A Migration Success Story: How the oldest museum in Australia beats Wikipedia for Position Zero in Google Search
29th of Oct 2020
Analytics & SEO Migration
Australian Museum is the oldest museum in Australia. And with that comes some serious clout. In fact, to prove that point, its largest organic competitor isn’t other museums…it’s Wikipedia. The museum ranks for thousands of high value, short tail keywords, especially for animal related searches.
Australian Museum page results appear for things that the most curious of us search for. Like when you’ve just finished drinking that apple juice, or chewing on that Fantale and want to confirm whether the little factoid at the back of the bottle top or label is for realsies. Or your kids when they’re in the depths of a school assignment. Or you, when you’re so sick of COVID news and you decide it’s time for a new hobby. These curious folks make up 60-70% of total site traffic outside of the homepage.
Even more curious…the most visited landing page?
“Stages of Decomposition”. Gross, but true. Other visitor favourites include deadly snakes, the Drop Bear (the urban legend behind the Koala!) and the bizarre looking Blobfish.
How we came to be involved with Australian Museum
Our initial stroll in the park with the museum, was as part of their first big migration from a custom CMS across to Wagtail (a Django CMS). We worked with Boomworks leading UX and then the smart folks over at Interaction Consortium who led development.
It was a pleasant surprise that the Australian Museum team were so switched on to the importance of both SEO and analytics. They felt the detailed process we presented to them gave a much clearer understanding of exactly how traffic risk was mitigated.
This was more than a token collaboration. Accessing the same Github repo where the backend code was housed provided complete transparency, meaning we could be explicit about our technical requirements, validate implementations and troubleshoot issues. Visibility on the system generated, client side tickets meant we could consolidate priorities.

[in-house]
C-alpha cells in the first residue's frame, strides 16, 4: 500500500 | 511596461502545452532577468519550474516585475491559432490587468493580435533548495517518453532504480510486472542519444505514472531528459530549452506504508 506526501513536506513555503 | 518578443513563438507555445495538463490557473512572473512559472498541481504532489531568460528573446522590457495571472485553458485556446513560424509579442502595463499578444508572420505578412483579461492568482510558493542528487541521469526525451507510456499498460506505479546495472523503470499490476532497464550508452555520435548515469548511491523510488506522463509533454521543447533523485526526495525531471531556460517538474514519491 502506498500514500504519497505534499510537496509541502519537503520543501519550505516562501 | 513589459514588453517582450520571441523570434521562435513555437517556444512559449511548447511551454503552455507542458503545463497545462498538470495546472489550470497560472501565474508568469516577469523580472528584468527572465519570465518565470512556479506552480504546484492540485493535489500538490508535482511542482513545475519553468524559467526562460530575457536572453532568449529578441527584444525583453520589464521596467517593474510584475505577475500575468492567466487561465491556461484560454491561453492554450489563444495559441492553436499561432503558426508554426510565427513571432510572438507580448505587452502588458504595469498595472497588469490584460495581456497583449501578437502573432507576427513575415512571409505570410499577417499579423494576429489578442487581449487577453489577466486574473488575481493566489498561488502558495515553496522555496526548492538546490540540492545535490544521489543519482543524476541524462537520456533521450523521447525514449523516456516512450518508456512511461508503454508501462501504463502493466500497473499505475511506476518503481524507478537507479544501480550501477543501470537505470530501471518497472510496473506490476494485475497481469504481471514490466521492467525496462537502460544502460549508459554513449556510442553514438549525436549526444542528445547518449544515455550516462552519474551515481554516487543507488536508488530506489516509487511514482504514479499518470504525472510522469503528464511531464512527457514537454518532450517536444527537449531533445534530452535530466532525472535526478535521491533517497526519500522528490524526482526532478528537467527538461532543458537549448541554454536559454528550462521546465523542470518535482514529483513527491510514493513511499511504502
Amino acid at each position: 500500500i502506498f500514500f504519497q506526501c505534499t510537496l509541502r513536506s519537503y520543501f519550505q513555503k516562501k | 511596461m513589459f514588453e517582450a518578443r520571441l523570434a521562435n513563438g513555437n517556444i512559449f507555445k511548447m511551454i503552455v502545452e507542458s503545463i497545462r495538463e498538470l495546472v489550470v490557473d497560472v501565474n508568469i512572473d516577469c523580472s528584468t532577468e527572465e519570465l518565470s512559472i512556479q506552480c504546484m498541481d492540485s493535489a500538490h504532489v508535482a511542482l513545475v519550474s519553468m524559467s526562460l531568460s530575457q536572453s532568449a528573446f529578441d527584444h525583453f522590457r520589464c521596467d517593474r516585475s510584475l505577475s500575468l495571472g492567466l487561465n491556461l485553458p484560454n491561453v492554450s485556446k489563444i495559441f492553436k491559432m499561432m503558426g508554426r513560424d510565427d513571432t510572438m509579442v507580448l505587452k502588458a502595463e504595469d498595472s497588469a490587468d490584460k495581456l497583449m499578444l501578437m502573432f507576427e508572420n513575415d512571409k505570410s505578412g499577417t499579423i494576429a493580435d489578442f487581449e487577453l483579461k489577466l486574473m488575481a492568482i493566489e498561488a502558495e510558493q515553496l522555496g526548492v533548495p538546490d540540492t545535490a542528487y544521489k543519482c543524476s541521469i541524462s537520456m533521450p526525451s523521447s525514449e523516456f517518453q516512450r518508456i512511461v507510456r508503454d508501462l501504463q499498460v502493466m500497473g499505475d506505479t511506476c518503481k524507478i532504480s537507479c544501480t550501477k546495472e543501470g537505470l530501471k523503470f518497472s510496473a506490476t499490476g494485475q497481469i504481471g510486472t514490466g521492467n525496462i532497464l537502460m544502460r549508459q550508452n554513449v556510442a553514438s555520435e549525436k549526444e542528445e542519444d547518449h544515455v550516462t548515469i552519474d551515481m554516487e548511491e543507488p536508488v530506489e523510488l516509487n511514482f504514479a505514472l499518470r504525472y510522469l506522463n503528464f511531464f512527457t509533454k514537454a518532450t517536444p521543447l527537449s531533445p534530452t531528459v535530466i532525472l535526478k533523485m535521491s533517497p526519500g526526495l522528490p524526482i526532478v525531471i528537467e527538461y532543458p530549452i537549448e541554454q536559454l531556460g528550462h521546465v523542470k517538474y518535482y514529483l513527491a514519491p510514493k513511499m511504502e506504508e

Two big challenges surfaced during the initial migration:
1. Content Wrangling
There’s a whole role in film production called “Data Wrangling”. Well, when it comes to SEO, sometimes we need to Content Wrangle. The SEO and analytics project had begun while Boomworks and Australian Museum’s internal work continued on the IA, and was rife with complexity: interlinking, cross tree linking and different departments needing to provide input to create the best possible UX. In one particular case there were 40,000 image pages which added significant SEO value, but we needed to find an efficient way to match those legacy pages with the most relevant new page…not a process that made sense to do manually.
Criteria included fuzzy lookups of page title to image file name, alt text, and page title to image captions so we could more easily tie in those associations between new content assets and legacy image assets.
To craft an ideal workflow between multiple organisations we created a spreadsheet that would push data to another sheet where Australian Museum could input their changes live. After all, knowing where Dinosaurs should sit (in their own category…or under extinct animals?!), was a pretty important question!
2. Keeping Top Level Domains In Check
Right around this same time, the new “.museum” top level domain had been released. And of course Australian Museum was chomping at the bit to launch with it. We put a business case together that strongly recommended separating this requirement from the CMS migration project. Ultimately it would have made the process of troubleshooting far more more difficult if traffic were to drop post-cutover. Thankfully, Australian Museum agreed with the process of separating the two and that wise decision ensured that post initial migration, traffic numbers were maintained.
But that wasn’t the end of the story. On June 25th 2020, while the museum was closed for renovations, the .museum TLD migration went ahead. Two weeks later, traffic tanked by 40% within just one week of the cut over. The Aus Museum team reached out for help to troubleshoot. While never a fun scenario for a client to experience, helping solve these kinds of problems is what our beautifully nerdy SEO team brains live for.
So what was the problem?
The issue was that a variety of old domains that Australian Museum owned, were competing with the new one, and the friendly robots at Google were very, very confused:
- Trailing slash to no slash, as well as http to https redirects were creating multiple redirect “hops” or chains – sometimes up to 7 – before reaching the final destination page! As a back end dev, you might care that the request returns a page. As SEOs, we care about anything that could impact organic search rankings and traffic.